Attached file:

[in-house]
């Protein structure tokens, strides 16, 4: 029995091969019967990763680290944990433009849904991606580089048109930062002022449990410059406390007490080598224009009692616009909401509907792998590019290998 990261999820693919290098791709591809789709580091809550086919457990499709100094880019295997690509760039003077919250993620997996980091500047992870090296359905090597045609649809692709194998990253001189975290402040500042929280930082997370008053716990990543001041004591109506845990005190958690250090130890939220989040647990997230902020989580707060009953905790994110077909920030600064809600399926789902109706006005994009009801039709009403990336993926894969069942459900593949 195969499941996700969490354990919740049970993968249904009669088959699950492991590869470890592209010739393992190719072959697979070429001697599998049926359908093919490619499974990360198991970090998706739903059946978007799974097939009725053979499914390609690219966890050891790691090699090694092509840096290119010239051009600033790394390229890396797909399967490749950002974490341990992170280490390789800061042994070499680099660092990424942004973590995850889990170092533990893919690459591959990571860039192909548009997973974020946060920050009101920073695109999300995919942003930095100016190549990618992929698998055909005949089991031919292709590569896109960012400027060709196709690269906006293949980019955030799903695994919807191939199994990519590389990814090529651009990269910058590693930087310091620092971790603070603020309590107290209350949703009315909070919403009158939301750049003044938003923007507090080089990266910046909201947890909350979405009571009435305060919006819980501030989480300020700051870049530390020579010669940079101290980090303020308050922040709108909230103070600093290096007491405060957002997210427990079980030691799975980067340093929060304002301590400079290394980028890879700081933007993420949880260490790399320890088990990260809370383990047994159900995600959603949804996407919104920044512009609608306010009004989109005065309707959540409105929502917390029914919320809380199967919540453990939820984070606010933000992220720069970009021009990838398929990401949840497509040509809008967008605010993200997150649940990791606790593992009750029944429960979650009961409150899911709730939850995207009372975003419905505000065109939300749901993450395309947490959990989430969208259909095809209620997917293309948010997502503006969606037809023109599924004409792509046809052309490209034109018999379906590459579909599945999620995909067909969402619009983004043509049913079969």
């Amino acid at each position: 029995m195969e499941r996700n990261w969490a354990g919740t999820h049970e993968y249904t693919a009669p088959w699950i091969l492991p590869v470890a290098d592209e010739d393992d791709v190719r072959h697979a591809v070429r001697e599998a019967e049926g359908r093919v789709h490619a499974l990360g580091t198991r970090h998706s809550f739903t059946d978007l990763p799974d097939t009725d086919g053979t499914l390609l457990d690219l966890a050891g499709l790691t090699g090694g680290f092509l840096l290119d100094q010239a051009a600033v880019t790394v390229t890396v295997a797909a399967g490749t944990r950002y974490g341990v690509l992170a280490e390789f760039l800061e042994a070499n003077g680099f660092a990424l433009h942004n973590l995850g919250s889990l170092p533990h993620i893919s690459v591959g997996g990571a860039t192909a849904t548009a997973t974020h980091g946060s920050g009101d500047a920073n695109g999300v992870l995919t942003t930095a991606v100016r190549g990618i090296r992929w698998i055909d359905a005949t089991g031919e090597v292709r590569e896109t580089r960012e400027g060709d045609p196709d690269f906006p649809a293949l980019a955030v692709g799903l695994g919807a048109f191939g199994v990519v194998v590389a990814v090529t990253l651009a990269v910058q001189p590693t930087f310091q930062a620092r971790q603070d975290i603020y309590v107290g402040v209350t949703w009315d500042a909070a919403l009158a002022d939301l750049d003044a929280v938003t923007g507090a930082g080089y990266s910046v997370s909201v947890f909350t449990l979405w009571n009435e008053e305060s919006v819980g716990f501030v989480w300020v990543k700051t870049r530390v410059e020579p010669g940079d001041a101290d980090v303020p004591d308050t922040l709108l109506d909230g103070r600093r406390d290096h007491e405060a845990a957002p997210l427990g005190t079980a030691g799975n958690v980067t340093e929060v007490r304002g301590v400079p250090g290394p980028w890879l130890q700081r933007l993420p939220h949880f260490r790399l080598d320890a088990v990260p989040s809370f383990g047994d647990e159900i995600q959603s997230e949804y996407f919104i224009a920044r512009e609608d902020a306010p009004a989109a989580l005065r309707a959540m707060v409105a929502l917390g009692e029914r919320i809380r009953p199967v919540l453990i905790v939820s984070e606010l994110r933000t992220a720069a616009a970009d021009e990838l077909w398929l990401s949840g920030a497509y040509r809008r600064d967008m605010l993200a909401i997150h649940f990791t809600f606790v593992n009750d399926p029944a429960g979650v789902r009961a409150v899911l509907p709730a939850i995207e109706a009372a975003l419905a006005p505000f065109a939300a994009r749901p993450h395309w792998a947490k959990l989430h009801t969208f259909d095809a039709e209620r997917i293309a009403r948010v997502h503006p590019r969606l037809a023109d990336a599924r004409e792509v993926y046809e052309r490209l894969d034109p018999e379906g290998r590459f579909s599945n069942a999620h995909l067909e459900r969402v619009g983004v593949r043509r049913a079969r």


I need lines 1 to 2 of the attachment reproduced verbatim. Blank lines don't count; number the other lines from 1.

[in-house]
């Protein structure tokens, strides 16, 4: 029995091969019967990763680290944990433009849904991606580089048109930062002022449990410059406390007490080598224009009692616009909401509907792998590019290998 990261999820693919290098791709591809789709580091809550086919457990499709100094880019295997690509760039003077919250993620997996980091500047992870090296359905090597045609649809692709194998990253001189975290402040500042929280930082997370008053716990990543001041004591109506845990005190958690250090130890939220989040647990997230902020989580707060009953905790994110077909920030600064809600399926789902109706006005994009009801039709009403990336993926894969069942459900593949 195969499941996700969490354990919740049970993968249904009669088959699950492991590869470890592209010739393992190719072959697979070429001697599998049926359908093919490619499974990360198991970090998706739903059946978007799974097939009725053979499914390609690219966890050891790691090699090694092509840096290119010239051009600033790394390229890396797909399967490749950002974490341990992170280490390789800061042994070499680099660092990424942004973590995850889990170092533990893919690459591959990571860039192909548009997973974020946060920050009101920073695109999300995919942003930095100016190549990618992929698998055909005949089991031919292709590569896109960012400027060709196709690269906006293949980019955030799903695994919807191939199994990519590389990814090529651009990269910058590693930087310091620092971790603070603020309590107290209350949703009315909070919403009158939301750049003044938003923007507090080089990266910046909201947890909350979405009571009435305060919006819980501030989480300020700051870049530390020579010669940079101290980090303020308050922040709108909230103070600093290096007491405060957002997210427990079980030691799975980067340093929060304002301590400079290394980028890879700081933007993420949880260490790399320890088990990260809370383990047994159900995600959603949804996407919104920044512009609608306010009004989109005065309707959540409105929502917390029914919320809380199967919540453990939820984070606010933000992220720069970009021009990838398929990401949840497509040509809008967008605010993200997150649940990791606790593992009750029944429960979650009961409150899911709730939850995207009372975003419905505000065109939300749901993450395309947490959990989430969208259909095809209620997917293309948010997502503006969606037809023109599924004409792509046809052309490209034109018999379906590459579909599945999620995909067909969402619009983004043509049913079969």